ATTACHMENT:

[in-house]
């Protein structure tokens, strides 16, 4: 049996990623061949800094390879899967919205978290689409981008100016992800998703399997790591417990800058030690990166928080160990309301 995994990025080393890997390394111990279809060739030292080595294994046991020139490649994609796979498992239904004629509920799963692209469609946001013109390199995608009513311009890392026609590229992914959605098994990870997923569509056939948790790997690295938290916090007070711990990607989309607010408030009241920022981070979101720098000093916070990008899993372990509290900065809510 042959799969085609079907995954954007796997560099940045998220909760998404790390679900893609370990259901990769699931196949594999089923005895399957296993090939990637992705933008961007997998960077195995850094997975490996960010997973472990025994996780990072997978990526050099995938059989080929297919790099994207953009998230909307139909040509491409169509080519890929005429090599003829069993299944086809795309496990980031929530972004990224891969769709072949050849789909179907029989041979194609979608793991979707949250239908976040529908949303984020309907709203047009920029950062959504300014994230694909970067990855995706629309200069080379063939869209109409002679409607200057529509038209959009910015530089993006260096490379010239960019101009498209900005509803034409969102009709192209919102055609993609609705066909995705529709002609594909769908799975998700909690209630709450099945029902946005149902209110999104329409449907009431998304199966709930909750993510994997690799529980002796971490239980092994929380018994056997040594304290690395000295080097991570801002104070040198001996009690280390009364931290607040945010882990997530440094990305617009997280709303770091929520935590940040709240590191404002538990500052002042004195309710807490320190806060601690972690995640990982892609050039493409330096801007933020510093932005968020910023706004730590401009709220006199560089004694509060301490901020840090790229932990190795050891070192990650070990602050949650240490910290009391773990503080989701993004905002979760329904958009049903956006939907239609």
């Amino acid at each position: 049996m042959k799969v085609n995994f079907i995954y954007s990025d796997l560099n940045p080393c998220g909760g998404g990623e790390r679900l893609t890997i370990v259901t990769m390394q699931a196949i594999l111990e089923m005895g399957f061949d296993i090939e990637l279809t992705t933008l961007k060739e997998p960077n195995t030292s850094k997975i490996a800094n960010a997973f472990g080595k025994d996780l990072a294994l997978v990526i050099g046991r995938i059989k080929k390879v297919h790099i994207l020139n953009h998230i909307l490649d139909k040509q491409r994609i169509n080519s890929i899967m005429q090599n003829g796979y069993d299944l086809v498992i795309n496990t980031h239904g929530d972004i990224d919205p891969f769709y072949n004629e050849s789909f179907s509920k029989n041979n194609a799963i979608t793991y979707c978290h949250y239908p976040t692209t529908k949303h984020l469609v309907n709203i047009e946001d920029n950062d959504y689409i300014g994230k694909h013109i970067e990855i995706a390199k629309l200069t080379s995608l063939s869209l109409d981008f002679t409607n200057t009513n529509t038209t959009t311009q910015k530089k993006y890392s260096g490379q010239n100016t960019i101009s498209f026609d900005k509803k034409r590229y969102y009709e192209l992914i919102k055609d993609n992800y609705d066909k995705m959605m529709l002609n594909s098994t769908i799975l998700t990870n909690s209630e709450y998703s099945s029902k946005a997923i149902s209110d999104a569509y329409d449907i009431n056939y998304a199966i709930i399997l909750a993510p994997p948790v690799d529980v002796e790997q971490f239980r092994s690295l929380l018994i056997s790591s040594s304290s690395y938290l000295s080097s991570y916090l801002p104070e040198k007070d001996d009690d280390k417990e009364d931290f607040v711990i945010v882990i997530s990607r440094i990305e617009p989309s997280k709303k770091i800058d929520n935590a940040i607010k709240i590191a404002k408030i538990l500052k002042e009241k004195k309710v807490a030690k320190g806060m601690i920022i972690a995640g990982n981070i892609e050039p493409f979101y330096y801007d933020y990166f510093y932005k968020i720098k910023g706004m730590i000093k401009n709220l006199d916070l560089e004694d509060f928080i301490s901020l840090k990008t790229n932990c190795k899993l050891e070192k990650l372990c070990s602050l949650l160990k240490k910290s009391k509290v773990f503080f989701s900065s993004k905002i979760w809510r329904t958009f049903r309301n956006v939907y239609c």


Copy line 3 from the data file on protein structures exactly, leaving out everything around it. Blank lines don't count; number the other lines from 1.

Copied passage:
């Amino acid at each position: 049996m042959k799969v085609n995994f079907i995954y954007s990025d796997l560099n940045p080393c998220g909760g998404g990623e790390r679900l893609t890997i370990v259901t990769m390394q699931a196949i594999l111990e089923m005895g399957f061949d296993i090939e990637l279809t992705t933008l961007k060739e997998p960077n195995t030292s850094k997975i490996a800094n960010a997973f472990g080595k025994d996780l990072a294994l997978v990526i050099g046991r995938i059989k080929k390879v297919h790099i994207l020139n953009h998230i909307l490649d139909k040509q491409r994609i169509n080519s890929i899967m005429q090599n003829g796979y069993d299944l086809v498992i795309n496990t980031h239904g929530d972004i990224d919205p891969f769709y072949n004629e050849s789909f179907s509920k029989n041979n194609a799963i979608t793991y979707c978290h949250y239908p976040t692209t529908k949303h984020l469609v309907n709203i047009e946001d920029n950062d959504y689409i300014g994230k694909h013109i970067e990855i995706a390199k629309l200069t080379s995608l063939s869209l109409d981008f002679t409607n200057t009513n529509t038209t959009t311009q910015k530089k993006y890392s260096g490379q010239n100016t960019i101009s498209f026609d900005k509803k034409r590229y969102y009709e192209l992914i919102k055609d993609n992800y609705d066909k995705m959605m529709l002609n594909s098994t769908i799975l998700t990870n909690s209630e709450y998703s099945s029902k946005a997923i149902s209110d999104a569509y329409d449907i009431n056939y998304a199966i709930i399997l909750a993510p994997p948790v690799d529980v002796e790997q971490f239980r092994s690295l929380l018994i056997s790591s040594s304290s690395y938290l000295s080097s991570y916090l801002p104070e040198k007070d001996d009690d280390k417990e009364d931290f607040v711990i945010v882990i997530s990607r440094i990305e617009p989309s997280k709303k770091i800058d929520n935590a940040i607010k709240i590191a404002k408030i538990l500052k002042e009241k004195k309710v807490a030690k320190g806060m601690i920022i972690a995640g990982n981070i892609e050039p493409f979101y330096y801007d933020y990166f510093y932005k968020i720098k910023g706004m730590i000093k401009n709220l006199d916070l560089e004694d509060f928080i301490s901020l840090k990008t790229n932990c190795k899993l050891e070192k990650l372990c070990s602050l949650l160990k240490k910290s009391k509290v773990f503080f989701s900065s993004k905002i979760w809510r329904t958009f049903r309301n956006v939907y239609c």